The level of PCR-determined parasitemia at days 7.0–8.0 in the current study was approximately 10-fold higher than that published by Cheng and others.10 The upper limit of the standard curve used for quantification by Cheng and others was 3,333 parasites/mL, and parasite densities exceeding this value on days seven and eight post-challenge in that study may be underestimates. Densities from 20 to 2 × 106 parasites/ mL were used to construct the standard curve used for the quantitative real-time PCR, and only one data point in the present study was recorded above this range. We therefore believe that the data presented here represent parasite density after blood-stage challenge more accurately than data in previous publications.

We have shown above that blood-stage challenge reduces inter-individual variability and standard error of calculation in multiplication rates compared with sporozoite challenge (Figure 2). This finding probably largely reflects elimination of variability of liver-to-blood inoculum size after sporozoite challenge. Although five infectious bites is the standard inoculum in sporozoite challenge studies, there is considerable variation in observed salivary gland parasite densities between infectious mosquitoes and further possible variability caused by different amounts of probing by mosquitoes prior to taking a blood meal.

The median period in this study from challenge to microscopic patency was 8.0 days compared with a median of 4.5 days between parasite release from the liver and microscopic patency after sporozoite challenge of 31 volunteers in five consecutive studies in our unit.9 Blood-stage challenge thus provides a prolonged period of blood-stage multiplication during which blood-stage immunity induced by a partially effective vaccine could act to increase the delay to microscopic patency. Figure 3 shows that a vaccine reducing parasite growth by 30% would be expected to produce approximately a 3.0-day delay to patency under blood-stage challenge versus a 1.5-day delay under sporozoite challenge.

Both improved accuracy of multiplication rate calculation and a possible prolonged vaccine-induced delay to patency would give blood-stage challenge studies more power than sporozoite challenge to detect partially effective vaccines. To illustrate this point, the estimated power of studies using 6 controls and 12 vaccinated subjects to detect the effects of vaccines reducing blood-stage growth by 30% and 50% is shown in Table 1.

The real strength of blood-stage challenge relative to sporozoite challenge is likely to lie in detection of partial vaccine efficacy against parasite growth; it might be viewed by some, therefore, as simply a less stringent test. However, we believe there are two strong arguments for sensitive detection of partial blood-stage vaccine efficacy: as well as guiding future vaccine development, a vaccine with a relatively weak effect against parasite growth in blood-stage challenge may have a powerful clinical effect by prolonging the period over which a secondary immune response can develop. This view is supported by evidence from rodent studies that demonstrate the importance of an active immune response in mice passively immunized against the merozoite surface protein 119 blood-stage antigen.18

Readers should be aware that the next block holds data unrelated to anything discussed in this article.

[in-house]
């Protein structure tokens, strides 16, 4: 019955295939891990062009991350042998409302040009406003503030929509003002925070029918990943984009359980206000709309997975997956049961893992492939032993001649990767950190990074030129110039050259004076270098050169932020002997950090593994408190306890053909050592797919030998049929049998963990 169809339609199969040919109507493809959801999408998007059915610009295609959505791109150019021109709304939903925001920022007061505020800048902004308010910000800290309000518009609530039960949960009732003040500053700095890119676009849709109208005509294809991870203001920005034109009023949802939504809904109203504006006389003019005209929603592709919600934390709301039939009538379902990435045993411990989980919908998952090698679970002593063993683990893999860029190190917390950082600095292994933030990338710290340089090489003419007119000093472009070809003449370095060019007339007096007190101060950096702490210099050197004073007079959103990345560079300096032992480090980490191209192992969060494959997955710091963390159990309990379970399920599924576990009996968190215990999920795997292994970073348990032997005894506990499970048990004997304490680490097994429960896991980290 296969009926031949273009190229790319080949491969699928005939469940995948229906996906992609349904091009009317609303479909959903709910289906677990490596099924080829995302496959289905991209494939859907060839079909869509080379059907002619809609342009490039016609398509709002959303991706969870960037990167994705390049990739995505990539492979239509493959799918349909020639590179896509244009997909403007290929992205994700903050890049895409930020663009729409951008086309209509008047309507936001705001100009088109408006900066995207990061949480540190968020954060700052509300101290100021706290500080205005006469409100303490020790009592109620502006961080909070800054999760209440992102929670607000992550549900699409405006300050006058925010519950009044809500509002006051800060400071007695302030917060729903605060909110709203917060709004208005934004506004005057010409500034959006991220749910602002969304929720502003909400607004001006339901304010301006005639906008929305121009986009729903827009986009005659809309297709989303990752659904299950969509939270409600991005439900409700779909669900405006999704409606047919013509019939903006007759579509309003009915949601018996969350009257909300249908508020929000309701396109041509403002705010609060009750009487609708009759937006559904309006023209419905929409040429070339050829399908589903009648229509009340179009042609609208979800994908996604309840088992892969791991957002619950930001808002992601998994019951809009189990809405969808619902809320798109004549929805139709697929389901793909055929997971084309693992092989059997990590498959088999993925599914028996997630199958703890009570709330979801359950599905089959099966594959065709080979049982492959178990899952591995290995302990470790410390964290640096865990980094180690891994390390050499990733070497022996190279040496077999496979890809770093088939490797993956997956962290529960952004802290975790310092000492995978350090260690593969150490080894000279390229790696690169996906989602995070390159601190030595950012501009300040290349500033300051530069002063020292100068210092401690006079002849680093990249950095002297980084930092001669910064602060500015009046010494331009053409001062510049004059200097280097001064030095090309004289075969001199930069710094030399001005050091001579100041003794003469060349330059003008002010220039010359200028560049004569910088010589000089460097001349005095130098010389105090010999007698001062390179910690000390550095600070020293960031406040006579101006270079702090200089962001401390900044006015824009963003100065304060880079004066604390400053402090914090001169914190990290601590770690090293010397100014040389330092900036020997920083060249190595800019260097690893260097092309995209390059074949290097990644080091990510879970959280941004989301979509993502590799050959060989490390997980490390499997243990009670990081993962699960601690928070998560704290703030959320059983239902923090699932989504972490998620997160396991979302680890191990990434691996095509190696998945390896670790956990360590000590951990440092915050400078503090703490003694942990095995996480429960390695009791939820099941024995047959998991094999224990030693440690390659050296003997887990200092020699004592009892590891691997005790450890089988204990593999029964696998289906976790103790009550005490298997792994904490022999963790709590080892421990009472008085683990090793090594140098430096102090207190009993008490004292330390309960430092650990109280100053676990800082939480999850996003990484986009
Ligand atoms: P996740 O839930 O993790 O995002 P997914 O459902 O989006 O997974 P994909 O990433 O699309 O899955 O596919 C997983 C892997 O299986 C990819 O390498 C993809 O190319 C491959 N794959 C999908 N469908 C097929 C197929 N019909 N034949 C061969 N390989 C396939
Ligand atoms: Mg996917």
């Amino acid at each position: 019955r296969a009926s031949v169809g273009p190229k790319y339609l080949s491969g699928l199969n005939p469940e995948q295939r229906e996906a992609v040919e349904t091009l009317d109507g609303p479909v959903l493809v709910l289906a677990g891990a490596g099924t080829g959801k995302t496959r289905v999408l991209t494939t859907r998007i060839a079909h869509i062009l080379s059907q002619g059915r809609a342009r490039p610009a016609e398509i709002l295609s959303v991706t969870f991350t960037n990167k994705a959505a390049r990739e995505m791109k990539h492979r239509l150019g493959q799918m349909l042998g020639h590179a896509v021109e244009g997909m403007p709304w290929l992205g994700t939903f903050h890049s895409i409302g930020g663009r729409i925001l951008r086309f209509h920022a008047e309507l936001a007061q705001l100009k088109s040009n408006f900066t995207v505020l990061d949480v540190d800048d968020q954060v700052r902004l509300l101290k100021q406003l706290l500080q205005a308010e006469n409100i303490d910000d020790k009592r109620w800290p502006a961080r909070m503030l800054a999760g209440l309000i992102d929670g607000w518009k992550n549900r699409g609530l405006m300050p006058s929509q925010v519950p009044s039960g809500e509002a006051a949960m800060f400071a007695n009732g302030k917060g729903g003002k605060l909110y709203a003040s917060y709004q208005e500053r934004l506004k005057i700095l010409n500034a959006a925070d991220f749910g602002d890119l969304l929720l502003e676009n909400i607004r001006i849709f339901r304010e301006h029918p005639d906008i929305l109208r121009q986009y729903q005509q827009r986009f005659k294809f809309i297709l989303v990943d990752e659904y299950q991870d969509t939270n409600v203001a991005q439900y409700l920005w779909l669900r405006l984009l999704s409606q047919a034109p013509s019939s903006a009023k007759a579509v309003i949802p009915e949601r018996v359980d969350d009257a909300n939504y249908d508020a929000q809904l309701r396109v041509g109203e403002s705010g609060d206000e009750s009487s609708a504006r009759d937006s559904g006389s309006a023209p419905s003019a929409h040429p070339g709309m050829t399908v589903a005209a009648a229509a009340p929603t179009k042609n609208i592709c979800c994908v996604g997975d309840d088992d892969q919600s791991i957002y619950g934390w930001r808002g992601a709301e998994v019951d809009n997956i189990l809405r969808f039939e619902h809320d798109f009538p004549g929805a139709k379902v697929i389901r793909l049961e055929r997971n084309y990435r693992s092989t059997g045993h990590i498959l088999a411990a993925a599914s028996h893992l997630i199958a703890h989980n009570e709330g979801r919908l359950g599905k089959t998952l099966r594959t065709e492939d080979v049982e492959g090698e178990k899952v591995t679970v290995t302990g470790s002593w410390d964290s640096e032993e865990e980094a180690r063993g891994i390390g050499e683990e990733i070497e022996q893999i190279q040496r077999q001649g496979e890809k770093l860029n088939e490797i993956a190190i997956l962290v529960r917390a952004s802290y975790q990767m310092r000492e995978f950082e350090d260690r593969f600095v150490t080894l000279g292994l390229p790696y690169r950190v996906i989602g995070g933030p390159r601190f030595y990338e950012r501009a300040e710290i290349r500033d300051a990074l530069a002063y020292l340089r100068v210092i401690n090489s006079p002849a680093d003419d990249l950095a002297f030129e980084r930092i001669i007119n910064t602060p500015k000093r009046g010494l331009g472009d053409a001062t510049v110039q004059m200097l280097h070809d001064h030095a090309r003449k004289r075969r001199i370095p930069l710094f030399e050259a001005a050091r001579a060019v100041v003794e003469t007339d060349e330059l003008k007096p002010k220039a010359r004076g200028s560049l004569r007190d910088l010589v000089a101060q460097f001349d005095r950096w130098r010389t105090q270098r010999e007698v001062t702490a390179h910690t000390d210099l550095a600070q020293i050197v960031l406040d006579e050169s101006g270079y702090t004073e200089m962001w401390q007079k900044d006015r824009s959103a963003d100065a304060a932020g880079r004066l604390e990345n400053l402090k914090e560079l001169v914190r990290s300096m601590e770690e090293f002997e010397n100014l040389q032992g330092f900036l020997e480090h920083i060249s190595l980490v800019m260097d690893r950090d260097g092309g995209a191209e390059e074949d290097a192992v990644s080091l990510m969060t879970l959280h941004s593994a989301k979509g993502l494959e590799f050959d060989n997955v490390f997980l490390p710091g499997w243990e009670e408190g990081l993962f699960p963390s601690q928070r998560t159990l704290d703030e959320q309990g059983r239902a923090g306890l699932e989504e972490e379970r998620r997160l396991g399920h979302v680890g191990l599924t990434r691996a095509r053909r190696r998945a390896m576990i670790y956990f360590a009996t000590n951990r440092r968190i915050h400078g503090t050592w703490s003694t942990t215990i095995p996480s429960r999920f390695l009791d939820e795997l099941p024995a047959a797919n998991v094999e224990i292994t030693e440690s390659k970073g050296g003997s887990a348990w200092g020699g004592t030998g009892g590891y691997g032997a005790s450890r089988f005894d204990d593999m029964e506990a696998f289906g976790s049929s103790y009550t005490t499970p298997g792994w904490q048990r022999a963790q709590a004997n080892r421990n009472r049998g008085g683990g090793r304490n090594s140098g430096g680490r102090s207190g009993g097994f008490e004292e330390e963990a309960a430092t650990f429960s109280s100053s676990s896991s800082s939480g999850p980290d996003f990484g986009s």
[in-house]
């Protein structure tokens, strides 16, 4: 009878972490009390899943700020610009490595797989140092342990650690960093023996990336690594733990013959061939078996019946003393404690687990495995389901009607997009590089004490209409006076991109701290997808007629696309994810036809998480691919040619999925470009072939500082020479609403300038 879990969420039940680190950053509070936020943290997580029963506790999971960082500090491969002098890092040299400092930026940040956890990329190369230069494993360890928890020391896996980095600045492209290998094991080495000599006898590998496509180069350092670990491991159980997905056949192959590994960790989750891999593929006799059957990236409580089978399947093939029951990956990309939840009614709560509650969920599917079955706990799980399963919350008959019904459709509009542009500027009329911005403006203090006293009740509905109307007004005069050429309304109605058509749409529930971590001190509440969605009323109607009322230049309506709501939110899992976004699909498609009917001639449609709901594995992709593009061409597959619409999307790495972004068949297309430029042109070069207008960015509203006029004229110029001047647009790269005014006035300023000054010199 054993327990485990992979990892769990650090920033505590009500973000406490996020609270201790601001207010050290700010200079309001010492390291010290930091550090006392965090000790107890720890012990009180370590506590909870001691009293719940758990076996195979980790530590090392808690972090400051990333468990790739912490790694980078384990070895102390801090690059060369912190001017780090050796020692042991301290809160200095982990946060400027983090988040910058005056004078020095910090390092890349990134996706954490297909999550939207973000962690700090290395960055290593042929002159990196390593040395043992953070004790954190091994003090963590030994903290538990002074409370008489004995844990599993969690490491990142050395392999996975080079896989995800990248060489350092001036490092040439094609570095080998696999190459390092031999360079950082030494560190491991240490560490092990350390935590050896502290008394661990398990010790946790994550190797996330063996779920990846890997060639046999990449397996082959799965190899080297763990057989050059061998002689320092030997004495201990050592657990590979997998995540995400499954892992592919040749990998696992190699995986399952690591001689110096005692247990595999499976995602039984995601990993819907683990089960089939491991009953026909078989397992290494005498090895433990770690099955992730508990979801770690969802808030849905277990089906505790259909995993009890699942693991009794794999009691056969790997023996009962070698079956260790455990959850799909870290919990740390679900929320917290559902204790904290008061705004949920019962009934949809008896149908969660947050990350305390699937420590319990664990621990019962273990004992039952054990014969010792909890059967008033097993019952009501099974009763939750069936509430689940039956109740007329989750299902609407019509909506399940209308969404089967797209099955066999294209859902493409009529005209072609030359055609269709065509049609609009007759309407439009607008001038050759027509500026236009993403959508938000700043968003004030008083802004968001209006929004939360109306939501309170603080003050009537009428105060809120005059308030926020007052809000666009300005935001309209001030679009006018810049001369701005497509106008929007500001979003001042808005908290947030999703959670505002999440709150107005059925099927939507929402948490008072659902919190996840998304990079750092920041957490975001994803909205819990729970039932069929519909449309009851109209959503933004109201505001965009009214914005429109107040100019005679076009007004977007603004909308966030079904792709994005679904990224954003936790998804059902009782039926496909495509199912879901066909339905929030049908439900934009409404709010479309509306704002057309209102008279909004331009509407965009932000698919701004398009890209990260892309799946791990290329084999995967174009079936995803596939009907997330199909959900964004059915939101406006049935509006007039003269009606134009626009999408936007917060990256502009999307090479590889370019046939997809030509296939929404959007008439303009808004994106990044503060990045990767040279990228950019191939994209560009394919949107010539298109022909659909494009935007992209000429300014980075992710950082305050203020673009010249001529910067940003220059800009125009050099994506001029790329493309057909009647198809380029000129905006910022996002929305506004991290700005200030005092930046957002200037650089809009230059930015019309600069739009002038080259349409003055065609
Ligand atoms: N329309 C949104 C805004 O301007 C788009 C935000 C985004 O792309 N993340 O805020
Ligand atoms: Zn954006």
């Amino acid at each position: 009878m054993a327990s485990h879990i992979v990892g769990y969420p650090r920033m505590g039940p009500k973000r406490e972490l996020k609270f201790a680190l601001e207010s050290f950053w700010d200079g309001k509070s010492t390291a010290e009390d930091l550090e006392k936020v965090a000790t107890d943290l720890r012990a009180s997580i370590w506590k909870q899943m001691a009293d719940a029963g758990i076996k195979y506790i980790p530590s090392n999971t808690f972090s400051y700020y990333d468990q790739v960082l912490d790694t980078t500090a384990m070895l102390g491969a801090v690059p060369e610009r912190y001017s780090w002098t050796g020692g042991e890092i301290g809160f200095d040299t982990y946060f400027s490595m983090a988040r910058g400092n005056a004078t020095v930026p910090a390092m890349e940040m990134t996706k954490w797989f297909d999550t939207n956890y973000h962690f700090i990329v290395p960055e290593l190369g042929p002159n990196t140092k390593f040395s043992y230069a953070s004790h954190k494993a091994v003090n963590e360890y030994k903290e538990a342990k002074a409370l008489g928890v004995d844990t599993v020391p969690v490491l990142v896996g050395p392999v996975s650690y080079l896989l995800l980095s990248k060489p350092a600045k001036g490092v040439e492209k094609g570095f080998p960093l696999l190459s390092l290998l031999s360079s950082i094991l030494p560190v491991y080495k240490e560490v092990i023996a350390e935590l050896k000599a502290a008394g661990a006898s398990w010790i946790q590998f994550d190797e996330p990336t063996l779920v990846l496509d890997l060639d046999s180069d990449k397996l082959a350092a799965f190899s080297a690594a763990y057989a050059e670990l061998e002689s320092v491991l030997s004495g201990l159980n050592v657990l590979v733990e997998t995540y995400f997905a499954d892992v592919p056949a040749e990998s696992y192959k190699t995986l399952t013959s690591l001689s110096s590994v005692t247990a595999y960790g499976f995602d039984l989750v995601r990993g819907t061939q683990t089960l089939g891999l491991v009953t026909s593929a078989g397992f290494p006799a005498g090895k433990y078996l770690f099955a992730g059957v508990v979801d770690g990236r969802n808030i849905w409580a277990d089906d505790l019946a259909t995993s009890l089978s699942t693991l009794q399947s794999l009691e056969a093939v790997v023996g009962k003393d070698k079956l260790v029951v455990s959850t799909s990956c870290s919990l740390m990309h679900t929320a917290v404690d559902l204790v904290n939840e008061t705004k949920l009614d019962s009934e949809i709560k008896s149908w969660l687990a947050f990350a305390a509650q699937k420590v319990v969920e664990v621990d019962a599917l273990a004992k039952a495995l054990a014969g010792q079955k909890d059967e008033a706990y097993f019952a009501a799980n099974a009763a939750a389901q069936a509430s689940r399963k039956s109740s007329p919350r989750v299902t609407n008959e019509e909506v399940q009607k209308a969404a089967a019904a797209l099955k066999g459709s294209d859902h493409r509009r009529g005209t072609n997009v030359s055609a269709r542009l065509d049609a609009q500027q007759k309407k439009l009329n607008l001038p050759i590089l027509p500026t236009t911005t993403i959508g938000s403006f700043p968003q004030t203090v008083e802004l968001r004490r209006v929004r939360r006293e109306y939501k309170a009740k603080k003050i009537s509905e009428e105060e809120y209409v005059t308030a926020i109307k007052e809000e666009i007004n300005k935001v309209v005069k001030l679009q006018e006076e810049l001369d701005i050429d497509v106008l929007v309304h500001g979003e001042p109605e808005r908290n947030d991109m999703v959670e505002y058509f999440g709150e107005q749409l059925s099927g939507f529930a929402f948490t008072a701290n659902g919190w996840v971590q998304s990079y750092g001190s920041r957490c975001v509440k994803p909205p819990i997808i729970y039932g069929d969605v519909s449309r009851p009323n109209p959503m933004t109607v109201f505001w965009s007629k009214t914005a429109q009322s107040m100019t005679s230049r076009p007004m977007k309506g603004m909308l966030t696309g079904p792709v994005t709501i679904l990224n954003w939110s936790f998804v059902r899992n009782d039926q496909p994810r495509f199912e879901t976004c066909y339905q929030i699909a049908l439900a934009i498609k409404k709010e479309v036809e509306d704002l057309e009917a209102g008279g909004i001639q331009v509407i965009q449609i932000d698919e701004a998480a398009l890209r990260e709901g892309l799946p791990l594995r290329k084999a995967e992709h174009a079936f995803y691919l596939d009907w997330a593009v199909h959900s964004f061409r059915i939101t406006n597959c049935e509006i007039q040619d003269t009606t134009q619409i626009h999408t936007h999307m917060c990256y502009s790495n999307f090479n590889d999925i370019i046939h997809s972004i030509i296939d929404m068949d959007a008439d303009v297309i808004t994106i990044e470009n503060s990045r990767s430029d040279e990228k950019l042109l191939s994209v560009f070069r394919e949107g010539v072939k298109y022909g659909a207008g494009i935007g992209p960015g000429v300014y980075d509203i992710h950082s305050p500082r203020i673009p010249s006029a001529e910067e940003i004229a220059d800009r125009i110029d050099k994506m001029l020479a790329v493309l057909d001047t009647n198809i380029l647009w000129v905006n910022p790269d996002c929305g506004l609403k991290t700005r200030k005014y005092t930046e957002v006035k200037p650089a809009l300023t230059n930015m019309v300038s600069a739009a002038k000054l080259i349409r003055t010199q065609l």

Certain observations raise concern that blood-stage challenge could fail to detect a clinically significant vaccine effect. The “combination B” blood-stage vaccine showed no efficacy under blood-stage challenge, but was reported to reduce density of parasitemia of the target strain in a field trial.13,19 However, this result should be interpreted with caution. There were significant differences in baseline parasitemias between vaccine and placebo groups; the vaccine was not effective in reducing parasite density in vaccinated children pre-treated with antimalarial drugs; and the trial was under-powered to detect an effect on clinical episodes, with a non-significant trend towards increased clinical episodes in vaccinated children, albeit attributed to infection with a parasite strain heterologous to that included in the vaccine. We do not therefore consider this experience particularly discouraging to the use of blood-stage challenge in vaccine evaluation.

In malaria-endemic areas, immunity resulting in asymptomatic parasitemia is common, and it remains unknown whether such immunity would reduce sub-patent parasite growth rates. Such evidence would strengthen the case for blood-stage challenge. Encouragingly, comparison of rates of PCR-detected parasitemia with blood microscopy has shown that blood-stage immunity in malaria-endemic areas controls or clears many infections at a sub-patent level, which suggests that natural immunity would be detectable by blood-stage challenge.20

Some P. falciparum antigens are expressed at more than one stage of the parasite life cycle. Clearly, blood-stage challenge would fail to detect an effect upon pre-erythrocytic stages and thus may underestimate the efficacy of vaccines inducing responses against such antigens.